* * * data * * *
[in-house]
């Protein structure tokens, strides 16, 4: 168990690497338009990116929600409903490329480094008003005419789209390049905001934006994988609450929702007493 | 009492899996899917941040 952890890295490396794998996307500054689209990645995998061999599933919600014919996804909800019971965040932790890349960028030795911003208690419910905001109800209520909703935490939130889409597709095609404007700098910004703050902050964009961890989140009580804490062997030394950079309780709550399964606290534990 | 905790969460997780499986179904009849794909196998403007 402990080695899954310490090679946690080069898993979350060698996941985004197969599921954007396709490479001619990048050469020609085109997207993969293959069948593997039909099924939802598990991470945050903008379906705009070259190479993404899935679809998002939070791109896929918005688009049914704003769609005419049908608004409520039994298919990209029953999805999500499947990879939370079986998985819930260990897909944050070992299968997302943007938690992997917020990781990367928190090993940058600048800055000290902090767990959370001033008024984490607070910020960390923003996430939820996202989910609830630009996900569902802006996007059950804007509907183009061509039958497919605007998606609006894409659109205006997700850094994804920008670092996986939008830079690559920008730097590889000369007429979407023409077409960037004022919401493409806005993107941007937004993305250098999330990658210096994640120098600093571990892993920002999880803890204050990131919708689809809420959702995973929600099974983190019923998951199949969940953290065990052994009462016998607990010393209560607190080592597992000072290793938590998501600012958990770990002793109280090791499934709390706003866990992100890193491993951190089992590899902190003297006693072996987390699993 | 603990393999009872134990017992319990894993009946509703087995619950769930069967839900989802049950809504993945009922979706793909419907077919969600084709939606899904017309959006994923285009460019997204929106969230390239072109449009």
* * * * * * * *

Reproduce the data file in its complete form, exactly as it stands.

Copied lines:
[in-house]
């Protein structure tokens, strides 16, 4: 168990690497338009990116929600409903490329480094008003005419789209390049905001934006994988609450929702007493 | 009492899996899917941040 952890890295490396794998996307500054689209990645995998061999599933919600014919996804909800019971965040932790890349960028030795911003208690419910905001109800209520909703935490939130889409597709095609404007700098910004703050902050964009961890989140009580804490062997030394950079309780709550399964606290534990 | 905790969460997780499986179904009849794909196998403007 402990080695899954310490090679946690080069898993979350060698996941985004197969599921954007396709490479001619990048050469020609085109997207993969293959069948593997039909099924939802598990991470945050903008379906705009070259190479993404899935679809998002939070791109896929918005688009049914704003769609005419049908608004409520039994298919990209029953999805999500499947990879939370079986998985819930260990897909944050070992299968997302943007938690992997917020990781990367928190090993940058600048800055000290902090767990959370001033008024984490607070910020960390923003996430939820996202989910609830630009996900569902802006996007059950804007509907183009061509039958497919605007998606609006894409659109205006997700850094994804920008670092996986939008830079690559920008730097590889000369007429979407023409077409960037004022919401493409806005993107941007937004993305250098999330990658210096994640120098600093571990892993920002999880803890204050990131919708689809809420959702995973929600099974983190019923998951199949969940953290065990052994009462016998607990010393209560607190080592597992000072290793938590998501600012958990770990002793109280090791499934709390706003866990992100890193491993951190089992590899902190003297006693072996987390699993 | 603990393999009872134990017992319990894993009946509703087995619950769930069967839900989802049950809504993945009922979706793909419907077919969600084709939606899904017309959006994923285009460019997204929106969230390239072109449009």